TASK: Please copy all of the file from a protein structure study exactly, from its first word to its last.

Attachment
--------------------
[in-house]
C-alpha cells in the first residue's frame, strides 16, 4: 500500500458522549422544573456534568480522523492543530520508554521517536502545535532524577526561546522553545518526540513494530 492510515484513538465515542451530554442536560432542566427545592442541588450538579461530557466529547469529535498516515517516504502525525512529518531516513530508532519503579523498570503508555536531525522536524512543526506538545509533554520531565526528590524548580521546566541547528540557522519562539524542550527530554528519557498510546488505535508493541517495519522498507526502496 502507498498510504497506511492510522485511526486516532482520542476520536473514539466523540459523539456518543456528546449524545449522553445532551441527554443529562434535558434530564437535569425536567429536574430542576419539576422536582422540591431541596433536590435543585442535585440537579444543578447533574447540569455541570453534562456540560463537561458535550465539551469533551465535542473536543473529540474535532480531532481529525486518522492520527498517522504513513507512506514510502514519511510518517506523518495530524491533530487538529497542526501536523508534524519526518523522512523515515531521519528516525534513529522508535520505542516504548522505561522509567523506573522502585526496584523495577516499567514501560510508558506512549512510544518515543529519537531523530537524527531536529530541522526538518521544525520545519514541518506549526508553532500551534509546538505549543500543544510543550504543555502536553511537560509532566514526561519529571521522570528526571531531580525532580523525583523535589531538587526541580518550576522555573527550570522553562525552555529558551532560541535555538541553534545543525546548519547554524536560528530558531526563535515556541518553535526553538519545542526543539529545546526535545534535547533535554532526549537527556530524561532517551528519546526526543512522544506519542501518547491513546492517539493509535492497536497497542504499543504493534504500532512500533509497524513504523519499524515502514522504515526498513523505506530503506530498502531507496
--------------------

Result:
[in-house]
C-alpha cells in the first residue's frame, strides 16, 4: 500500500458522549422544573456534568480522523492543530520508554521517536502545535532524577526561546522553545518526540513494530 492510515484513538465515542451530554442536560432542566427545592442541588450538579461530557466529547469529535498516515517516504502525525512529518531516513530508532519503579523498570503508555536531525522536524512543526506538545509533554520531565526528590524548580521546566541547528540557522519562539524542550527530554528519557498510546488505535508493541517495519522498507526502496 502507498498510504497506511492510522485511526486516532482520542476520536473514539466523540459523539456518543456528546449524545449522553445532551441527554443529562434535558434530564437535569425536567429536574430542576419539576422536582422540591431541596433536590435543585442535585440537579444543578447533574447540569455541570453534562456540560463537561458535550465539551469533551465535542473536543473529540474535532480531532481529525486518522492520527498517522504513513507512506514510502514519511510518517506523518495530524491533530487538529497542526501536523508534524519526518523522512523515515531521519528516525534513529522508535520505542516504548522505561522509567523506573522502585526496584523495577516499567514501560510508558506512549512510544518515543529519537531523530537524527531536529530541522526538518521544525520545519514541518506549526508553532500551534509546538505549543500543544510543550504543555502536553511537560509532566514526561519529571521522570528526571531531580525532580523525583523535589531538587526541580518550576522555573527550570522553562525552555529558551532560541535555538541553534545543525546548519547554524536560528530558531526563535515556541518553535526553538519545542526543539529545546526535545534535547533535554532526549537527556530524561532517551528519546526526543512522544506519542501518547491513546492517539493509535492497536497497542504499543504493534504500532512500533509497524513504523519499524515502514522504515526498513523505506530503506530498502531507496